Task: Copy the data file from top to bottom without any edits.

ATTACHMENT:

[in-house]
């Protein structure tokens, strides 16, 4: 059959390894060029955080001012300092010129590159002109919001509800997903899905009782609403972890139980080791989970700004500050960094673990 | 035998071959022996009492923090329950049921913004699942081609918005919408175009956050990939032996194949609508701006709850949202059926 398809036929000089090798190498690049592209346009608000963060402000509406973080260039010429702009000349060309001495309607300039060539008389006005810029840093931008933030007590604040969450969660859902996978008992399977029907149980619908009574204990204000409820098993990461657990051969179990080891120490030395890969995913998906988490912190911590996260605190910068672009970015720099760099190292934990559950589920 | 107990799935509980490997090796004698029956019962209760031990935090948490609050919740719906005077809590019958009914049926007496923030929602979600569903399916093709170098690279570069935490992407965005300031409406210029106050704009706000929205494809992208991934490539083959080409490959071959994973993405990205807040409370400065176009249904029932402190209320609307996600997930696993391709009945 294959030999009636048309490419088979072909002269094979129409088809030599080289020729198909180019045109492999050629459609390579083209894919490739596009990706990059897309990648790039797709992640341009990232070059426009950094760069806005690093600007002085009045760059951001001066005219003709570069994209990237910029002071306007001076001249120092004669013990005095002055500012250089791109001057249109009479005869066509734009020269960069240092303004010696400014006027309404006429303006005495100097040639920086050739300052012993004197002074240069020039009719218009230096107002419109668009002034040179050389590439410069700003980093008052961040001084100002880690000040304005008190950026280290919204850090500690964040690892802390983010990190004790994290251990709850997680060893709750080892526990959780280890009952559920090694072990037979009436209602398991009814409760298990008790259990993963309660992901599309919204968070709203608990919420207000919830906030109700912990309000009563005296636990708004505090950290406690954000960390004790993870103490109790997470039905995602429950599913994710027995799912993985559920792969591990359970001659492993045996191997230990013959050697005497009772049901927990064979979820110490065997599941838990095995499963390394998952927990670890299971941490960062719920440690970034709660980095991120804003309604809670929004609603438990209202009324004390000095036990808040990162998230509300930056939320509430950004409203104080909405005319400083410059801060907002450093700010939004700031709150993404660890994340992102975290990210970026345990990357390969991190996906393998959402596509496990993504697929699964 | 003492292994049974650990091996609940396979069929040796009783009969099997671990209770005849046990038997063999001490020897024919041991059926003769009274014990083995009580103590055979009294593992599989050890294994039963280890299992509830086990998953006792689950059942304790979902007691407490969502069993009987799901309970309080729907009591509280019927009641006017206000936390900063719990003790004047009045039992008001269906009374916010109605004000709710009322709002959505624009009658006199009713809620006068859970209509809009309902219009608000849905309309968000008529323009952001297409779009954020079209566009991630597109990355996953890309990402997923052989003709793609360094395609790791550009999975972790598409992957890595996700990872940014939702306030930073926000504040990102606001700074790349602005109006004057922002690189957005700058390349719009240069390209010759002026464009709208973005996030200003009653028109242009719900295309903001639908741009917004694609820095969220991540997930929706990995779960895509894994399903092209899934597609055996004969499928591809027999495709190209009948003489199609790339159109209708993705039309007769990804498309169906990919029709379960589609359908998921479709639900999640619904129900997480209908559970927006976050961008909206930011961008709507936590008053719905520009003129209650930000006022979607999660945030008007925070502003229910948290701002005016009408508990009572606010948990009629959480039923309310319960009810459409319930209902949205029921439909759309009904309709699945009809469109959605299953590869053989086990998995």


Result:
[in-house]
């Protein structure tokens, strides 16, 4: 059959390894060029955080001012300092010129590159002109919001509800997903899905009782609403972890139980080791989970700004500050960094673990 | 035998071959022996009492923090329950049921913004699942081609918005919408175009956050990939032996194949609508701006709850949202059926 398809036929000089090798190498690049592209346009608000963060402000509406973080260039010429702009000349060309001495309607300039060539008389006005810029840093931008933030007590604040969450969660859902996978008992399977029907149980619908009574204990204000409820098993990461657990051969179990080891120490030395890969995913998906988490912190911590996260605190910068672009970015720099760099190292934990559950589920 | 107990799935509980490997090796004698029956019962209760031990935090948490609050919740719906005077809590019958009914049926007496923030929602979600569903399916093709170098690279570069935490992407965005300031409406210029106050704009706000929205494809992208991934490539083959080409490959071959994973993405990205807040409370400065176009249904029932402190209320609307996600997930696993391709009945 294959030999009636048309490419088979072909002269094979129409088809030599080289020729198909180019045109492999050629459609390579083209894919490739596009990706990059897309990648790039797709992640341009990232070059426009950094760069806005690093600007002085009045760059951001001066005219003709570069994209990237910029002071306007001076001249120092004669013990005095002055500012250089791109001057249109009479005869066509734009020269960069240092303004010696400014006027309404006429303006005495100097040639920086050739300052012993004197002074240069020039009719218009230096107002419109668009002034040179050389590439410069700003980093008052961040001084100002880690000040304005008190950026280290919204850090500690964040690892802390983010990190004790994290251990709850997680060893709750080892526990959780280890009952559920090694072990037979009436209602398991009814409760298990008790259990993963309660992901599309919204968070709203608990919420207000919830906030109700912990309000009563005296636990708004505090950290406690954000960390004790993870103490109790997470039905995602429950599913994710027995799912993985559920792969591990359970001659492993045996191997230990013959050697005497009772049901927990064979979820110490065997599941838990095995499963390394998952927990670890299971941490960062719920440690970034709660980095991120804003309604809670929004609603438990209202009324004390000095036990808040990162998230509300930056939320509430950004409203104080909405005319400083410059801060907002450093700010939004700031709150993404660890994340992102975290990210970026345990990357390969991190996906393998959402596509496990993504697929699964 | 003492292994049974650990091996609940396979069929040796009783009969099997671990209770005849046990038997063999001490020897024919041991059926003769009274014990083995009580103590055979009294593992599989050890294994039963280890299992509830086990998953006792689950059942304790979902007691407490969502069993009987799901309970309080729907009591509280019927009641006017206000936390900063719990003790004047009045039992008001269906009374916010109605004000709710009322709002959505624009009658006199009713809620006068859970209509809009309902219009608000849905309309968000008529323009952001297409779009954020079209566009991630597109990355996953890309990402997923052989003709793609360094395609790791550009999975972790598409992957890595996700990872940014939702306030930073926000504040990102606001700074790349602005109006004057922002690189957005700058390349719009240069390209010759002026464009709208973005996030200003009653028109242009719900295309903001639908741009917004694609820095969220991540997930929706990995779960895509894994399903092209899934597609055996004969499928591809027999495709190209009948003489199609790339159109209708993705039309007769990804498309169906990919029709379960589609359908998921479709639900999640619904129900997480209908559970927006976050961008909206930011961008709507936590008053719905520009003129209650930000006022979607999660945030008007925070502003229910948290701002005016009408508990009572606010948990009629959480039923309310319960009810459409319930209902949205029921439909759309009904309709699945009809469109959605299953590869053989086990998995």